For another example, see the special course he taught last summer on Classical Electrodynamics and Symmetry principles in Maxwell’s Equations. He claims that "Electrodynamics is a very exciting subject to learn. Unfortunately, Maxwell’s equations...are often taught in a rather dull manner, which usually involves solving a lot of mostly uninteresting problems without emphasizing the pivotal role symmetry principles play..." The class is described as appropriate for advanced undergrads and beginning graduate students. The recommended textbooks include EM books by Griffiths, Jackson, and Schwinger, among others! And this is supposed to be a summer course? I find it hard to believe that this course can be successful in helping more
He points out that he learned more by pursuing a topic he was interested in than by calculating the electric field of a spherical charge. Yet he shows little awareness of WHY students are asked to pursue simple models such as spherical charge configurations. (It's baffling to me, for example that someone so enamored with special relativity would not see the usefulness of exploring the electric field of a charge configuration). In my classes I am constantly reminding students to ask themselves what they learn by doing the problems we choose. Some of our best students are limited by what they are not even aware that they don't know - developing metacognitive skills is a critical part of a student's growth which does not show up in any physics syllabus, yet is important for reaching full potential as a physics major.
Mr. Heras is probably not a typical physics student. He spent some of his pre-college years teaching himself physics. I have no way of knowing how firm his conceptual understanding of basic physics concepts was before starting his university studies. But I have met several students through my teaching career who were honors students and had tried teaching themselves advanced physics before getting to college. There is, of course, nothing wrong with this, but occasionally the student has to un-learn some wrong ideas they thought they knew before getting to my class. It may be possible that the "time crunch of the heavy course load" Mr. Heras experienced was exacerbated by having to undo some misconceptions that he carried into those classes. But more importantly, students that have spent so much time before starting college learning physics do not represent the vast majority of college physics students. It is unreasonable to call out the physics professors for not tailoring their classes to a single student's preferred methods of learning on the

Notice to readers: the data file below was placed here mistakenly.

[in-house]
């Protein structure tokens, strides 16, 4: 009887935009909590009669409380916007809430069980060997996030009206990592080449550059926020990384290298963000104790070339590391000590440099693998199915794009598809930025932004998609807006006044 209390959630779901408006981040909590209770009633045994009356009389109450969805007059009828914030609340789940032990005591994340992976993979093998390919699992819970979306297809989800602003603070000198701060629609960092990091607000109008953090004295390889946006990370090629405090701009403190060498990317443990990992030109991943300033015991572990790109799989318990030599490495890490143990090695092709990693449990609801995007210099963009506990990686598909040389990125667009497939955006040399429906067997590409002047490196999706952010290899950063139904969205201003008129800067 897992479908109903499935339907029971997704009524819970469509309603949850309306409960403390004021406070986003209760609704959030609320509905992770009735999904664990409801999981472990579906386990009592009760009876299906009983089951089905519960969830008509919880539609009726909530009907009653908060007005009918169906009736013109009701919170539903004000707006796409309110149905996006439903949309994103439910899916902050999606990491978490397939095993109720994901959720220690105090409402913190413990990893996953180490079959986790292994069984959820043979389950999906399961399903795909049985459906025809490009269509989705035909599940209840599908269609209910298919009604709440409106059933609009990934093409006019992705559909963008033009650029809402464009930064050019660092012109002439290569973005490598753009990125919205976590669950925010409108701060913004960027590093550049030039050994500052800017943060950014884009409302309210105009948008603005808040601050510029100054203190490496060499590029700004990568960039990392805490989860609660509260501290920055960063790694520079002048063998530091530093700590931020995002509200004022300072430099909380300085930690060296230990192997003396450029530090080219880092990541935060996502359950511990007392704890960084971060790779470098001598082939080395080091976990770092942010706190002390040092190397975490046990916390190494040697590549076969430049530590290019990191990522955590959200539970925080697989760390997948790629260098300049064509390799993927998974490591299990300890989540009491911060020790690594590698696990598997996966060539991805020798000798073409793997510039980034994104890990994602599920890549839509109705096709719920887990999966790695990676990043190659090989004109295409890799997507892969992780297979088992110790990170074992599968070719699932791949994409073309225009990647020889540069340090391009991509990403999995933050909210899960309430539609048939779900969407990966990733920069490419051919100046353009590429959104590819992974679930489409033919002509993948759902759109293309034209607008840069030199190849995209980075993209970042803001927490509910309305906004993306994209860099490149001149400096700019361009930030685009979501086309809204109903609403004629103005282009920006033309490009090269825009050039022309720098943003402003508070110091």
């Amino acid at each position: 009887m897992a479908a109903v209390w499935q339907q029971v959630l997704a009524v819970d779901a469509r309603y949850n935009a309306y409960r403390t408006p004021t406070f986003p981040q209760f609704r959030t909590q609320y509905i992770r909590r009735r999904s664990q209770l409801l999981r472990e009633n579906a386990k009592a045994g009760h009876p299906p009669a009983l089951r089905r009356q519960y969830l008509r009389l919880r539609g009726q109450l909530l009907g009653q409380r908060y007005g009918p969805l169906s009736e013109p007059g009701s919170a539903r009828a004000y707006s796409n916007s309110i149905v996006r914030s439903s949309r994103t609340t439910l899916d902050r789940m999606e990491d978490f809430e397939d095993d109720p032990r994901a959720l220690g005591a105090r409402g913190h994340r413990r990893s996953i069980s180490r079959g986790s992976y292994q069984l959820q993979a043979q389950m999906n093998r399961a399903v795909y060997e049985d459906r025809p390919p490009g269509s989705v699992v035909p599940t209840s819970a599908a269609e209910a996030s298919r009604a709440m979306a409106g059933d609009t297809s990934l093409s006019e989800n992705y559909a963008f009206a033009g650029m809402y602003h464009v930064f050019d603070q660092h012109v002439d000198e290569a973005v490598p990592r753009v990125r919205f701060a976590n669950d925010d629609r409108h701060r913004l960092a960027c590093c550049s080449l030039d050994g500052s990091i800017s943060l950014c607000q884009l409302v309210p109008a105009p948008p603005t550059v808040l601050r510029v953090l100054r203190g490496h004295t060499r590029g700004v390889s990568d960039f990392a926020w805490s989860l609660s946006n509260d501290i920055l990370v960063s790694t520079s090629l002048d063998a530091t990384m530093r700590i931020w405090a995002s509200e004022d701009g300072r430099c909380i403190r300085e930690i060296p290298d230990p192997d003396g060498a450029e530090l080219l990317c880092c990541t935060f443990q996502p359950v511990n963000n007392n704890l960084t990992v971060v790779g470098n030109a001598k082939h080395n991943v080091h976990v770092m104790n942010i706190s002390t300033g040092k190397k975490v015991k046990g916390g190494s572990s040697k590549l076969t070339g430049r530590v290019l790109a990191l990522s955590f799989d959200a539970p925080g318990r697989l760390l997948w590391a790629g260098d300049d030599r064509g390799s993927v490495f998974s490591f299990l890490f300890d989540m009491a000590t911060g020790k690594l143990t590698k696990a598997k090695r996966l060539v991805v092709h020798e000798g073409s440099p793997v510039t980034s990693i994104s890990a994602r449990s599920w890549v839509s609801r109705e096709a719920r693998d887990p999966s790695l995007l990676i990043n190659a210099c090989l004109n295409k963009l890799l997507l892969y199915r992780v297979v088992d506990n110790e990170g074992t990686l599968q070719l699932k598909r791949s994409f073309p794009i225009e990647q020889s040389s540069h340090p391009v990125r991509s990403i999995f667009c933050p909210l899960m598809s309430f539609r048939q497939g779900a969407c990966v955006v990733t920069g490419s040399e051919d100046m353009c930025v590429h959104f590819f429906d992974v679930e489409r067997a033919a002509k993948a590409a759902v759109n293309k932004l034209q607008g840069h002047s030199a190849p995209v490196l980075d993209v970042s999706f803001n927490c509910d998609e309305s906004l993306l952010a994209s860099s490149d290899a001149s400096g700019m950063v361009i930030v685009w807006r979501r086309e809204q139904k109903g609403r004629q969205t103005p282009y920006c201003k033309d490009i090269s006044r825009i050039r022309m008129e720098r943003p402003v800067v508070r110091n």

I have some additional thoughts about the context of a few of the Feynman quotes that he included in the letter, but I feel like I've already said plenty.
I feel bad for any student who has a disappointing experience learning physics. But every day is an opportunity to engage in learning and being creative. He has some valid points, but I feel that he is not representative of the vast, vast, vast majority of physics students in the first two years, nor does he have the experience or knowledge of current physics classroom techniques to be criticizing how physics is typically taught.